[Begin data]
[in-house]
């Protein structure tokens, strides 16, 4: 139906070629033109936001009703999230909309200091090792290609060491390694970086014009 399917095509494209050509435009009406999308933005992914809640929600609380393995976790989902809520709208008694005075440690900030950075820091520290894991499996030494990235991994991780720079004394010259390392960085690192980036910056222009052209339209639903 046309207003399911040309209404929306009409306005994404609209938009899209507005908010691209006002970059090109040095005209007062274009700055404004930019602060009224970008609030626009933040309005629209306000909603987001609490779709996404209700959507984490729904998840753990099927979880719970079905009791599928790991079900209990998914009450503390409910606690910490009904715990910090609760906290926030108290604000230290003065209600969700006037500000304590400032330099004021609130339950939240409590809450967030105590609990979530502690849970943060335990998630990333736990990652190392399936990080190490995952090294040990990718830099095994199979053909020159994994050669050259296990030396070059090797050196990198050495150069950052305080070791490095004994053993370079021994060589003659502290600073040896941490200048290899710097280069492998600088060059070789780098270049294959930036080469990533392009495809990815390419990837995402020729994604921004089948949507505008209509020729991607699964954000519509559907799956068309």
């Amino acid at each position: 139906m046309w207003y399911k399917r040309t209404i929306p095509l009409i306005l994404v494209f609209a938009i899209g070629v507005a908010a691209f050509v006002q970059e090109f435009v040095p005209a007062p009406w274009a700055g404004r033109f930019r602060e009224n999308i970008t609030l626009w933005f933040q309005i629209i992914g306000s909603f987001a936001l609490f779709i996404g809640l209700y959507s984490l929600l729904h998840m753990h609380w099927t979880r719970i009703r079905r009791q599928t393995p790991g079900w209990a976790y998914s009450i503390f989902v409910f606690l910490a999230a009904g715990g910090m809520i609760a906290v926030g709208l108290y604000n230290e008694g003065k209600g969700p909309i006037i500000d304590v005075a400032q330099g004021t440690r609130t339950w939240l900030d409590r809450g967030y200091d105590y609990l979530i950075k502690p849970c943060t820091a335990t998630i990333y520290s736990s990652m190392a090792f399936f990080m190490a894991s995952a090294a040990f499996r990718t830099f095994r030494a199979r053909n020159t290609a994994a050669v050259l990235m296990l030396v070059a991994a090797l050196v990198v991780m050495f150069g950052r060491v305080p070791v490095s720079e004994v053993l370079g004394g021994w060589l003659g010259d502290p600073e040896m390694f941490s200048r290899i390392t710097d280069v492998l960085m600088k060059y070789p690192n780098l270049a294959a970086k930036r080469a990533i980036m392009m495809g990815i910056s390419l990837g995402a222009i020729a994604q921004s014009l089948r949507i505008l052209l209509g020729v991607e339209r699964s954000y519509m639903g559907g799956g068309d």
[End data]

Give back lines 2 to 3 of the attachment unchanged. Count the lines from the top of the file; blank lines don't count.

């Protein structure tokens, strides 16, 4: 139906070629033109936001009703999230909309200091090792290609060491390694970086014009 399917095509494209050509435009009406999308933005992914809640929600609380393995976790989902809520709208008694005075440690900030950075820091520290894991499996030494990235991994991780720079004394010259390392960085690192980036910056222009052209339209639903 046309207003399911040309209404929306009409306005994404609209938009899209507005908010691209006002970059090109040095005209007062274009700055404004930019602060009224970008609030626009933040309005629209306000909603987001609490779709996404209700959507984490729904998840753990099927979880719970079905009791599928790991079900209990998914009450503390409910606690910490009904715990910090609760906290926030108290604000230290003065209600969700006037500000304590400032330099004021609130339950939240409590809450967030105590609990979530502690849970943060335990998630990333736990990652190392399936990080190490995952090294040990990718830099095994199979053909020159994994050669050259296990030396070059090797050196990198050495150069950052305080070791490095004994053993370079021994060589003659502290600073040896941490200048290899710097280069492998600088060059070789780098270049294959930036080469990533392009495809990815390419990837995402020729994604921004089948949507505008209509020729991607699964954000519509559907799956068309």
């Amino acid at each position: 139906m046309w207003y399911k399917r040309t209404i929306p095509l009409i306005l994404v494209f609209a938009i899209g070629v507005a908010a691209f050509v006002q970059e090109f435009v040095p005209a007062p009406w274009a700055g404004r033109f930019r602060e009224n999308i970008t609030l626009w933005f933040q309005i629209i992914g306000s909603f987001a936001l609490f779709i996404g809640l209700y959507s984490l929600l729904h998840m753990h609380w099927t979880r719970i009703r079905r009791q599928t393995p790991g079900w209990a976790y998914s009450i503390f989902v409910f606690l910490a999230a009904g715990g910090m809520i609760a906290v926030g709208l108290y604000n230290e008694g003065k209600g969700p909309i006037i500000d304590v005075a400032q330099g004021t440690r609130t339950w939240l900030d409590r809450g967030y200091d105590y609990l979530i950075k502690p849970c943060t820091a335990t998630i990333y520290s736990s990652m190392a090792f399936f990080m190490a894991s995952a090294a040990f499996r990718t830099f095994r030494a199979r053909n020159t290609a994994a050669v050259l990235m296990l030396v070059a991994a090797l050196v990198v991780m050495f150069g950052r060491v305080p070791v490095s720079e004994v053993l370079g004394g021994w060589l003659g010259d502290p600073e040896m390694f941490s200048r290899i390392t710097d280069v492998l960085m600088k060059y070789p690192n780098l270049a294959a970086k930036r080469a990533i980036m392009m495809g990815i910056s390419l990837g995402a222009i020729a994604q921004s014009l089948r949507i505008l052209l209509g020729v991607e339209r699964s954000y519509m639903g559907g799956g068309d």